An increasing number of colleges are allowing a third gender designation on their college registration, and many states are now including a third gender on government IDs. Many colleges now include a preferrred pronoun (they, them, their, ve, ver, vis, xe, xem, xyr) component to freshman orientation. October marked the first “International Pronouns Day.” Organizers assert, “Referring to people by the pronouns they determine for themselves is basic to human dignity…” Dozens of businesses and over 100 colleges endorsed the day.
Isn’t it time we question the assumption?
In January, Stanford University, amid much fanfare, unveiled its new all-gender locker room. Numerous elementary teachers across the country are coming forward as “non-binary” and insisting that their students address them not as Mr. or Ms., but as Mx.
Many segments of the church are embracing the we are sexual beings assumption. As has been documented before in this newsletter, the ELCA, for instance, has developed entire liturgies to bless same-sex unions and gender transitions. And do we even need to mention advertising and magazine covers? What, really, are they selling? And what is being used to sell? And what unstated belief are they promulgating?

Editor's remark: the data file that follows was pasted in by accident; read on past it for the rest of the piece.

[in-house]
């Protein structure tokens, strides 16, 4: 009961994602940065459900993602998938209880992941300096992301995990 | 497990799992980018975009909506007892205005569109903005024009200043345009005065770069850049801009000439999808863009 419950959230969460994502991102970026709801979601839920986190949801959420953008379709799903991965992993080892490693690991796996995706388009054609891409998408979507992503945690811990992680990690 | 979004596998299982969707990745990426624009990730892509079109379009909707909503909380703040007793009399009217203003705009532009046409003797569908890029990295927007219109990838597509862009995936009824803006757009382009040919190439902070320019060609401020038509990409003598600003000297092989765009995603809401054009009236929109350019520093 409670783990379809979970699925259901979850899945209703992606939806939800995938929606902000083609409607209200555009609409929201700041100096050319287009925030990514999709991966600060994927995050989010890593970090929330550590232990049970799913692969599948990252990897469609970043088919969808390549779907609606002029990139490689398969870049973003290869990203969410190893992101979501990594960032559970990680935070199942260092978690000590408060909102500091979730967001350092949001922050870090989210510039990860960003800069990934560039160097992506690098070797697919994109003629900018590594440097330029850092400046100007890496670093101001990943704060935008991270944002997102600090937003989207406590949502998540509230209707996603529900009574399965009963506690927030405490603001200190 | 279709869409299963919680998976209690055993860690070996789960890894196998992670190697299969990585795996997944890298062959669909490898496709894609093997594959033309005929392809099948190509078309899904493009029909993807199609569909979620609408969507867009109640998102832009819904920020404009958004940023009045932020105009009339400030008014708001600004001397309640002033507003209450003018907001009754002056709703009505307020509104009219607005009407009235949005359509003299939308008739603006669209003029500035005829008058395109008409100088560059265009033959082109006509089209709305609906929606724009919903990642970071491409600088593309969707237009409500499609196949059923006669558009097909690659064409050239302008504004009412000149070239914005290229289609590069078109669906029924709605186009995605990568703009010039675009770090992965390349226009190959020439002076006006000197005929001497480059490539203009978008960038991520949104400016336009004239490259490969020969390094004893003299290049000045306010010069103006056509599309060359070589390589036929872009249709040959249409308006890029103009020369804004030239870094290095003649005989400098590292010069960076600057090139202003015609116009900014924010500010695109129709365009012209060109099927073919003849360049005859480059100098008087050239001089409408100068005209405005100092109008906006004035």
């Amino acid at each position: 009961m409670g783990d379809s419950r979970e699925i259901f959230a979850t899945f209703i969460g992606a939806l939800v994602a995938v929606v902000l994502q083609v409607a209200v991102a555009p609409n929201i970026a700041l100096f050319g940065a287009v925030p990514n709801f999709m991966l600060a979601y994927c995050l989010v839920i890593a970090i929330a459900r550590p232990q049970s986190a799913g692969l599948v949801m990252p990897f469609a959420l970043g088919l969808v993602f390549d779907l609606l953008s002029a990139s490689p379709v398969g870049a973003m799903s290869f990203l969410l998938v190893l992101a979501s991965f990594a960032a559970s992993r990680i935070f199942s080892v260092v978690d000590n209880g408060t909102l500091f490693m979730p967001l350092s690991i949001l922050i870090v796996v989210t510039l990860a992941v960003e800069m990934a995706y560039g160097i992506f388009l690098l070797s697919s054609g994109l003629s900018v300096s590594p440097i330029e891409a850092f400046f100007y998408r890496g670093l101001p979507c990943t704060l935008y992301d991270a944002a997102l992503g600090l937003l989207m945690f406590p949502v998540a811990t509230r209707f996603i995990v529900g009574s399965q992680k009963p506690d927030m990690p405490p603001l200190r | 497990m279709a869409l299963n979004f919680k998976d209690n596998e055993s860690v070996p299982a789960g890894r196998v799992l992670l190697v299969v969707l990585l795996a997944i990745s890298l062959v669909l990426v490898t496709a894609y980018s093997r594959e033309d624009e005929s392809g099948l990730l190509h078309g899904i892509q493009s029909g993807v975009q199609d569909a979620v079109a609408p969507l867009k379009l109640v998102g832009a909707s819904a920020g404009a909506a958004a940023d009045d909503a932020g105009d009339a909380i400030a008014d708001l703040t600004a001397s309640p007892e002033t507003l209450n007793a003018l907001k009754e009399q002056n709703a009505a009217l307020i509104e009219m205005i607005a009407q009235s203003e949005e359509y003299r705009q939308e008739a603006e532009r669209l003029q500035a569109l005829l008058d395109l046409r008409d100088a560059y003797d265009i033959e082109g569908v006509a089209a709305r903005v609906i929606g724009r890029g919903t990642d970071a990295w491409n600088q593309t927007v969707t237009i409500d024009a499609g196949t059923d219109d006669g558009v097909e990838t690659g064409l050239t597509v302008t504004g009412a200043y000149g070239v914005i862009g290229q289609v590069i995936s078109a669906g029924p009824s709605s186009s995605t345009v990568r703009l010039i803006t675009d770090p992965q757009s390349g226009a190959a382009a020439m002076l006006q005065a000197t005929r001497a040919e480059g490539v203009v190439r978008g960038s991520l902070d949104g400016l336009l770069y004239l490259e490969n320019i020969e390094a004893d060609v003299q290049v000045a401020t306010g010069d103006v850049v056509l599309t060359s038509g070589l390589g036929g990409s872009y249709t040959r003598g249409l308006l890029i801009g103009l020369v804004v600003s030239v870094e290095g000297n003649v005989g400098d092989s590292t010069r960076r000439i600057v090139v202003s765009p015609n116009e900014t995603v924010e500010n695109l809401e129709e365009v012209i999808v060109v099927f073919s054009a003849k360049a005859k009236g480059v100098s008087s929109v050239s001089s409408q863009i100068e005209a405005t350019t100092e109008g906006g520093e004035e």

These preceding paragraphs are but the tip of the iceberg. And beneath it all is the nearly unchallenged assumption: we are sexual beings. But is it true? Would it help if we studied the root of the assumption? If you dug just a little ways beneath the surface, you’d uncover the name Alfred Kinsey (1894-1965). Most people probably know him best for his two hugely influential books Sexual Behavior in the Human Male and Sexual Behavior in the Human Female. In these works, Kinsey purported to provide scientific evidence to support the assertion We are sexual beings.
But reality tells a different story. Kinsey was passionately atheistic, even anti-theistic (strongly antagonistic toward God). He endorsed Darwinian evolution and all if its implications for sexual morality (i.e. any and every sexual expression is acceptable). He frequented nudist camps, even practiced nudism with his wife and children. He appeared nude in front of students, even watched them bathing. He and his wife welcomed multiple sexual partners and he endorsed and practiced unmentionable, sickening sex acts.